• An estimated million animals (not including bugs) are killed each day by cars and trucks in the US alone. 
  • The number of people killed each year in the US in traffic fatalities is usually around 40,000 persons per year. Globally, the number is 1.25 million persons per year.

The last item on the list is I suppose revealing of how we think of the various perceived threats to our lives. The September 11, 2001 attacks were a dramatic event resulting in the deaths of around 3000 people. That one-time occurrence has resulted in the justification for a still on-going war effort that has cost at least a few trillion dollars. Of course, it could be that 9/11 was indeed simply a justification for military operations which would be required, as mentioned above, to keep the Middle East oil flowing to the developed world. Still, it seems like a one-time event resulting in around 3000 fatalities would demand much less of our attention and resources than 40,000 deaths that occur each year from automobiles. We are much more likely to die in an automobile accident than in a terrorist attack.

Niagara Falls with a gull flying through the field of view.
A lucky shot of Niagara Falls. There were casinos and big hotels nearby. There is a Euro-American tendency to build amusement parks next to every place of natural beauty it seems.

But cars, and everything surrounding them—the endless rows of big box store strip malls, the prairie palace subdivisions with the prominent three-car garages, fast food drive-ins—have become our way of life over the last 100 years. It is similar to the way the corn harvest was a way of life for the characters in the short story by Shirley Jackson, The Lottery. Like them, it seems that in order to maintain our way of life, we are willing to accept the random deaths of even our own family members. Maybe we’ll be lucky. Maybe only people in other families will draw the black dot.

The insanity of our situation is obvious if one is willing to take just a little bit of time to look into it and ponder on it. This was a mainstream discussion a few decades back. Once again, around the time leading up to the election of Ronald Reagan and most of the time ever since, the culture at-large hardly questions the enormous social and environmental costs of car-centric living. Even as the consequences of carbon pollution threaten to flood our cities and cause global crop failure and famine, car ads and the resulting new cars rolling off the dealer’s lot are everywhere to be seen. The giant houses that go with them become ever more gigantic and the plastic crap to fill them flies off the big box retail shelves faster and faster.

The sun going down over Lake Erie.
The sun going down over Lake Erie. I lucked out again by getting a campsite right next to the lake.

We are stuck. The election of Reagan, the betrayal of the working class by the Democratic Party, and the resulting take over of the Federal Government by people who are the American equivalent of the Nazis was brought about by business interests who sought to purposely roll back the New Deal and end any discussion of alternatives to the car-centric way of life in the US. Those same interests now control the news and the bombardment of advertising that Americans are exposed to each day. They have a vested interest in keeping things the way they are. With the Citizens United Supreme Court decision, they can also buy all of the politicians necessary to do so.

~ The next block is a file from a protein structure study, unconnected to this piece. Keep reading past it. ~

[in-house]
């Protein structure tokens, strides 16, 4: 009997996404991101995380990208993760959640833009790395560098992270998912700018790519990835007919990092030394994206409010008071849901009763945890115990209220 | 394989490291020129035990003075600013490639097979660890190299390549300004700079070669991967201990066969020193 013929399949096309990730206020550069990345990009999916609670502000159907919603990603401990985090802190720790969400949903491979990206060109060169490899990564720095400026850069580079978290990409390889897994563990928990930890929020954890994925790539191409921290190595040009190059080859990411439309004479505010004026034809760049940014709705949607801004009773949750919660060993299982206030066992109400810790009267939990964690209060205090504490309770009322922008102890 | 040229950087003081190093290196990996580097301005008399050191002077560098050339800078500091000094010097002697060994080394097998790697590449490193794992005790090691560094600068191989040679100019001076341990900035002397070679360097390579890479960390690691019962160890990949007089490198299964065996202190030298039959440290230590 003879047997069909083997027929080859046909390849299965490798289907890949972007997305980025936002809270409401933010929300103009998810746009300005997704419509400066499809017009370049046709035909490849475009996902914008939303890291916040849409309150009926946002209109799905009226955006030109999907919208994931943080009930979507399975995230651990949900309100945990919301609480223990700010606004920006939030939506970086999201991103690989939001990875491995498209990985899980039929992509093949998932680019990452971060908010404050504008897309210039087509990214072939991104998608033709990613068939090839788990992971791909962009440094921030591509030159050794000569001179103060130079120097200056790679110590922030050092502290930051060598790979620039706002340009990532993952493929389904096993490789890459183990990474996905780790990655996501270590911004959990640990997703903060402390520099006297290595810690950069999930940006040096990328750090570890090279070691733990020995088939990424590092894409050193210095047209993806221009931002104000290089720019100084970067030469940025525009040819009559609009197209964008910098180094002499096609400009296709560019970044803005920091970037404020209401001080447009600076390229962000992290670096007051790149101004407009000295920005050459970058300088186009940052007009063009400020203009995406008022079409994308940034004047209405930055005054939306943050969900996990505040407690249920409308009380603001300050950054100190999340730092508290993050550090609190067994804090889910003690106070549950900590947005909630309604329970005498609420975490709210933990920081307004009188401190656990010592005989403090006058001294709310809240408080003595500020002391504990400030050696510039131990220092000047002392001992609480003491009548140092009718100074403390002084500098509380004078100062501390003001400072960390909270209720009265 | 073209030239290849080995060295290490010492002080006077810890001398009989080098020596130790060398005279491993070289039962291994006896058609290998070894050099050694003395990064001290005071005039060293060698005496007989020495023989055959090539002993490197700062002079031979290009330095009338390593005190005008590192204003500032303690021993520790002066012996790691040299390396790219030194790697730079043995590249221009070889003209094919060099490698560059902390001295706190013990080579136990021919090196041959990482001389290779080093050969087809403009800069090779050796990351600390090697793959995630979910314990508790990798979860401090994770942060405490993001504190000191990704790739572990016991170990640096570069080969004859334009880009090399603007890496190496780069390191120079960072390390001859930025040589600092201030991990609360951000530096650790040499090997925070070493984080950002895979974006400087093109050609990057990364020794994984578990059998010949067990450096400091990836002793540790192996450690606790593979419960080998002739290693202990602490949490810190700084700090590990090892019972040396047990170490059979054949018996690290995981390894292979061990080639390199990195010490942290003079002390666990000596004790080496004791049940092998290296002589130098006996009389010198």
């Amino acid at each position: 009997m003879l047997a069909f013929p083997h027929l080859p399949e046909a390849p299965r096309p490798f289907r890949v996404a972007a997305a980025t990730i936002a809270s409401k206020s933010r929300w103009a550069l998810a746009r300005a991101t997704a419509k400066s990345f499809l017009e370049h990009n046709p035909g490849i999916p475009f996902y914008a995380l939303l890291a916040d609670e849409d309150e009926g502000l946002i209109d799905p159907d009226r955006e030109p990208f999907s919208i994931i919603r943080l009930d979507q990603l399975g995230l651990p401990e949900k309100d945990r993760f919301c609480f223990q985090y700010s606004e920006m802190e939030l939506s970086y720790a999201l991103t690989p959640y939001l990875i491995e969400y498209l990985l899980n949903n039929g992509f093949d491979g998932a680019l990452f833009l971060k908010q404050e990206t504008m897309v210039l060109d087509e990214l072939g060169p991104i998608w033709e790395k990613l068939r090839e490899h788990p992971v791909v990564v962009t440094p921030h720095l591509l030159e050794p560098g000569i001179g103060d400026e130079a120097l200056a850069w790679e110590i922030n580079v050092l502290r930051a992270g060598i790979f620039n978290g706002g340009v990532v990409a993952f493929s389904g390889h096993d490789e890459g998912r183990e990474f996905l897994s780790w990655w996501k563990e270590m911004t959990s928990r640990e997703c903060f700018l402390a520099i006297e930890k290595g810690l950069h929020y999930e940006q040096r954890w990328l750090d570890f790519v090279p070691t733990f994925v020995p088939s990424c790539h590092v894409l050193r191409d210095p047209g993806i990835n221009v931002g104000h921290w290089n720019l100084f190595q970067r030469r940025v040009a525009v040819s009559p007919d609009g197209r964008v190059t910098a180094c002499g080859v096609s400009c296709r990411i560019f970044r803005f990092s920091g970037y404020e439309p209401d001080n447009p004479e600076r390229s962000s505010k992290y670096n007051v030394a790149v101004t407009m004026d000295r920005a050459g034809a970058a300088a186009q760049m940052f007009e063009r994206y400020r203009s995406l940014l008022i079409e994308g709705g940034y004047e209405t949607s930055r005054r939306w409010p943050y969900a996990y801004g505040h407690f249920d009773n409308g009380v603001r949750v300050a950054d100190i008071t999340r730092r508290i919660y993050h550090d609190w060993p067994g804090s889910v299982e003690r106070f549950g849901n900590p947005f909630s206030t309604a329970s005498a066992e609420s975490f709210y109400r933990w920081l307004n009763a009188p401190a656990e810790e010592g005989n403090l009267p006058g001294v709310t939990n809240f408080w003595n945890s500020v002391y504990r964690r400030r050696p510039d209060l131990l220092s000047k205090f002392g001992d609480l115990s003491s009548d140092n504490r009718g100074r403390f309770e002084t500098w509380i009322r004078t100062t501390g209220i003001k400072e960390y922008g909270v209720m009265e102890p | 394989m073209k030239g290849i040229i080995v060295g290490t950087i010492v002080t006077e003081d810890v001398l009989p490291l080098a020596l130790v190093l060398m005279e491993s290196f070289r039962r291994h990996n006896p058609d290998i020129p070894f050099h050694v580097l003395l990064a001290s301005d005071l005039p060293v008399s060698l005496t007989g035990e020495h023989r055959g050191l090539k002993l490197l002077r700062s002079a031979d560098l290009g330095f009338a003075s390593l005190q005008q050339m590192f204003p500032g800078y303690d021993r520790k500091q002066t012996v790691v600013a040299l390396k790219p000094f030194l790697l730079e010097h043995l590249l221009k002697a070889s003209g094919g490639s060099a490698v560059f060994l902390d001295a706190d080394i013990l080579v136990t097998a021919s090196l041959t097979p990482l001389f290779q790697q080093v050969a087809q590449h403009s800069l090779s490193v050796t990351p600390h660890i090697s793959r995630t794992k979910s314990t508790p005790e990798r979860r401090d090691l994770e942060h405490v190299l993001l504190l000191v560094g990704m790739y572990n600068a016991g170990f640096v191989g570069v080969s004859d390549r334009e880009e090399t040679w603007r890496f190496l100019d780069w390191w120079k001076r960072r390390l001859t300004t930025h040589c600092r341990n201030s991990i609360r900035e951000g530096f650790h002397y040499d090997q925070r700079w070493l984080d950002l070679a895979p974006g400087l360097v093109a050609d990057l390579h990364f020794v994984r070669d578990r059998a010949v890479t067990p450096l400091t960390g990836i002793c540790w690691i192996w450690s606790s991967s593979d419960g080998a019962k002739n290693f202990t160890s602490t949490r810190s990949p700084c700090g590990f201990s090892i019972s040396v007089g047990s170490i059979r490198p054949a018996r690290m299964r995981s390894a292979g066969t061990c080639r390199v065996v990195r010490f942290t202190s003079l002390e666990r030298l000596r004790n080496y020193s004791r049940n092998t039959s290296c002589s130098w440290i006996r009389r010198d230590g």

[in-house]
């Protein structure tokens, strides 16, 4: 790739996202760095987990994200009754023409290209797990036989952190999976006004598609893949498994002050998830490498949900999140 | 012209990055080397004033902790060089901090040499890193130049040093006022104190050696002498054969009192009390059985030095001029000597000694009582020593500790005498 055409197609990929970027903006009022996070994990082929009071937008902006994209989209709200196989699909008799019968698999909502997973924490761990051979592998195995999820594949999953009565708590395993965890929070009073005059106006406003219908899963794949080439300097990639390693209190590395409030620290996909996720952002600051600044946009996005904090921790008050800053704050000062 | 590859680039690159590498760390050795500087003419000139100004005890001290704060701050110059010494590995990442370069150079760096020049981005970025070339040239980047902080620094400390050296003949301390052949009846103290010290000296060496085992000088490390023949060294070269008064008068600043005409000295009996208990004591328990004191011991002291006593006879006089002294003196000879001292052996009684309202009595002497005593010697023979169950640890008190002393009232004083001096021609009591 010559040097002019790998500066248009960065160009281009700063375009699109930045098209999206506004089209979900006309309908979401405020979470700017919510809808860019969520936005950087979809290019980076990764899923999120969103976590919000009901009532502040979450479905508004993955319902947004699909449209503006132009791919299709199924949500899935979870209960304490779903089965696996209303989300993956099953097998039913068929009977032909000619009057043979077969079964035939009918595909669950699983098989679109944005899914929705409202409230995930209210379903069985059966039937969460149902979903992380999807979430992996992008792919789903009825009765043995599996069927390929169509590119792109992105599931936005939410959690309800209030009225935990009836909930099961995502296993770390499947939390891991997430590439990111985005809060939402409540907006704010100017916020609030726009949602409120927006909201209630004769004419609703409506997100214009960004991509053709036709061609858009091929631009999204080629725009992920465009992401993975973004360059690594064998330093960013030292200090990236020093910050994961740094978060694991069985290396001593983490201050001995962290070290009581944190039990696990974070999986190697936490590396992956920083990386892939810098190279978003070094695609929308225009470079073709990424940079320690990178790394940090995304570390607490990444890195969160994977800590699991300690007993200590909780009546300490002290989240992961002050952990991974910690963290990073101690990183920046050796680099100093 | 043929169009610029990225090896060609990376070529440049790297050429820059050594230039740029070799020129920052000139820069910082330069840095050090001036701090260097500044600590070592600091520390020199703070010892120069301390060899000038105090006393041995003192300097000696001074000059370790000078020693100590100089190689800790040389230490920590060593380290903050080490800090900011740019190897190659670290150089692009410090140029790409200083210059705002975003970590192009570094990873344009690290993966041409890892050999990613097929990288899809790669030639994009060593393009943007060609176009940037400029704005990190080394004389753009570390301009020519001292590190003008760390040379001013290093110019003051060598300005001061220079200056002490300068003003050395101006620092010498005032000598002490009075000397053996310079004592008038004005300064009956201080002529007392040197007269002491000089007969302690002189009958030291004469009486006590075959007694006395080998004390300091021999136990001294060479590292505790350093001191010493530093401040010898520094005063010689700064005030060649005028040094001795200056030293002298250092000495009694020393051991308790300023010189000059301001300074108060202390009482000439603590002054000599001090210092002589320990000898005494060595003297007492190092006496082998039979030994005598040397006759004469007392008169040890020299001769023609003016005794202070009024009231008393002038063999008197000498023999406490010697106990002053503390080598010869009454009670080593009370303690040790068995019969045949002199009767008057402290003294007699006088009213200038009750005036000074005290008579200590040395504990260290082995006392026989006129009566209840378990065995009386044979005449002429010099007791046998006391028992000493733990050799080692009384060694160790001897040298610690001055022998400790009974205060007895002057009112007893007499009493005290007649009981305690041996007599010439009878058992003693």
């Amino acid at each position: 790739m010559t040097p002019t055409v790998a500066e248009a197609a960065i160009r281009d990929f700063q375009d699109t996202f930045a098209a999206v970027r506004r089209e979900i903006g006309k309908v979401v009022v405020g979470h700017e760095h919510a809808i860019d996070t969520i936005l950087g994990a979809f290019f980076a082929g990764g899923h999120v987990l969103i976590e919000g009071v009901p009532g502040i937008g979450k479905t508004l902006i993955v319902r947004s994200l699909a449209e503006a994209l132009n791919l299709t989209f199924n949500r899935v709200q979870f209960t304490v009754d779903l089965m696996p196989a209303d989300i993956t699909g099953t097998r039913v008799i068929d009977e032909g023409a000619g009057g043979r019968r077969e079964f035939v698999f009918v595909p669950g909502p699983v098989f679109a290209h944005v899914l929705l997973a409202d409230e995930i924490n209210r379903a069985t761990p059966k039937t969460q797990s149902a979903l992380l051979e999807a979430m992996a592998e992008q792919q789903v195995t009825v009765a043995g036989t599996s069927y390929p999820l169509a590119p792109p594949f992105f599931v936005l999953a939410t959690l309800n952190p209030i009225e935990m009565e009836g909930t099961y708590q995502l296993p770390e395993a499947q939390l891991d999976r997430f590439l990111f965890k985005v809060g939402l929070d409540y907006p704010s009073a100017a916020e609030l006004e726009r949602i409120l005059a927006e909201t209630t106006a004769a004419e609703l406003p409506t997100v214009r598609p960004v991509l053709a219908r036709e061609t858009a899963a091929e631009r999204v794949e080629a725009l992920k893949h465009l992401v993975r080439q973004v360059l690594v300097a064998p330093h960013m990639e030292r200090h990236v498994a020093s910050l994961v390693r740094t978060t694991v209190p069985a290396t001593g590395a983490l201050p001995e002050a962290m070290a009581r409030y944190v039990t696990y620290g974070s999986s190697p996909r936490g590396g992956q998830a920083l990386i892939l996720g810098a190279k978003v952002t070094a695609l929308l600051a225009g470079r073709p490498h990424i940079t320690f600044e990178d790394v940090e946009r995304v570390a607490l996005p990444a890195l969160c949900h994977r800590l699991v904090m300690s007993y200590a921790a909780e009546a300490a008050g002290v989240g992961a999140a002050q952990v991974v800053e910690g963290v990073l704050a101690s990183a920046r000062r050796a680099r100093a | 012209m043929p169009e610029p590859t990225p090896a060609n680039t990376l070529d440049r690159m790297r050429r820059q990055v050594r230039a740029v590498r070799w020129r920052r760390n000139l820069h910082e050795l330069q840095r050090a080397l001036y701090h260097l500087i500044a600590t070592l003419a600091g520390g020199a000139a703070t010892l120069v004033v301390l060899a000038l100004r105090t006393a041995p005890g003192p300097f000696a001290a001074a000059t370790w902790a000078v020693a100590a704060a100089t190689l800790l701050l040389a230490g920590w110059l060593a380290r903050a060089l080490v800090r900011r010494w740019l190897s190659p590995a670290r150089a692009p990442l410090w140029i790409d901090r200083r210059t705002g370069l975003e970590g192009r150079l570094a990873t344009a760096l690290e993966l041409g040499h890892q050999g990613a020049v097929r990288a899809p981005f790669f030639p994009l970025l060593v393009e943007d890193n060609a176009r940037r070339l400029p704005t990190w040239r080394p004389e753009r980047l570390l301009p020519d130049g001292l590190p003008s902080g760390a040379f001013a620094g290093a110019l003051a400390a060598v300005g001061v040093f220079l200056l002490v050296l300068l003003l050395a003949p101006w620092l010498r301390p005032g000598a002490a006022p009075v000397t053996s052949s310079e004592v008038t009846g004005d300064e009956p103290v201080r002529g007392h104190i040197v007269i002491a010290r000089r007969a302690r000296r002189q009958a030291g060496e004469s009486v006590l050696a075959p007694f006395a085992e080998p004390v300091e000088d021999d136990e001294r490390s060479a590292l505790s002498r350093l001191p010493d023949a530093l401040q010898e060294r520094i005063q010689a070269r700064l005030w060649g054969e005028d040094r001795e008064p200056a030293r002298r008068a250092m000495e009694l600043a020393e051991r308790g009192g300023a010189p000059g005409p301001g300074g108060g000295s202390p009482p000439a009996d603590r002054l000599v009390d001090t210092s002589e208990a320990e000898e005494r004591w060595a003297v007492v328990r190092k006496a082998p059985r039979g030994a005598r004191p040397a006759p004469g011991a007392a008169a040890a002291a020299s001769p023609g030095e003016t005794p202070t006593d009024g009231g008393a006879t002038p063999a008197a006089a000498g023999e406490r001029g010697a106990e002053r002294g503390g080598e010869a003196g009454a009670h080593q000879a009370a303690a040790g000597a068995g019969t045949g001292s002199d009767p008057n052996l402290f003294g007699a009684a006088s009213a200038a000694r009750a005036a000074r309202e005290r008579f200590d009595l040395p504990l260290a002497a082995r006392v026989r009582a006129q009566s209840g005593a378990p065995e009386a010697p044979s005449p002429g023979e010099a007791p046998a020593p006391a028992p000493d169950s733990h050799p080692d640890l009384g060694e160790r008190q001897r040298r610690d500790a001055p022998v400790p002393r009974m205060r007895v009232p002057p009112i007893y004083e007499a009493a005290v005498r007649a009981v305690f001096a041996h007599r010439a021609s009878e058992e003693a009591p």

Simultaneously, Americans who might have the electoral and financial power to change the discussion are way too comfortable in the car-centric lifestyle to take any action to change it. Some may have voted for the likes of Trump because, like Reagan, he promises to keep them gliding down the highway in their living rooms on wheels. Even progressive voters still keep buying new cars, which is basically a vote for the status quo. On top of it, people living in sprawling suburban settings, are stuck in situations in which they must have a car whether they want one or not. 

As a climate activist, I get really depressed about anything short of some apocalyptic peak oil scenario bringing an end to this situation. That may happen someday but right now it looks like Americans, will keep driving cars right up to the point that climate change finally brings down industrial civilization as a whole.

I participated in the Break Free from Fossil Fuel events in May 2016 up in Anacortes, WA. It was an uplifting event. We were able to march and protest the shipment and processing of petroleum that weekend at the local refineries. Some courageous people risked arrest and many got arrested. Actions like these have resulted in the denial of new fossil fuel infrastructure in the Pacific Northwest. These are successes that should be honored and celebrated.

Still, I remember looking out on the Rosario Strait from a beach in Deception Pass State Park on that cloudy Monday morning as I left (on my bike, of course). I could see an oil tanker rolling in toward one of the Anacortes refineries. And riding my bike south alone past strip malls and morning traffic jams, it was all business-as-usual. I couldn’t help thinking that we won’t change anything unless we address the demand side of things. That means somehow changing the habits of the dominant culture.

I wish the best to you and yours in the lottery.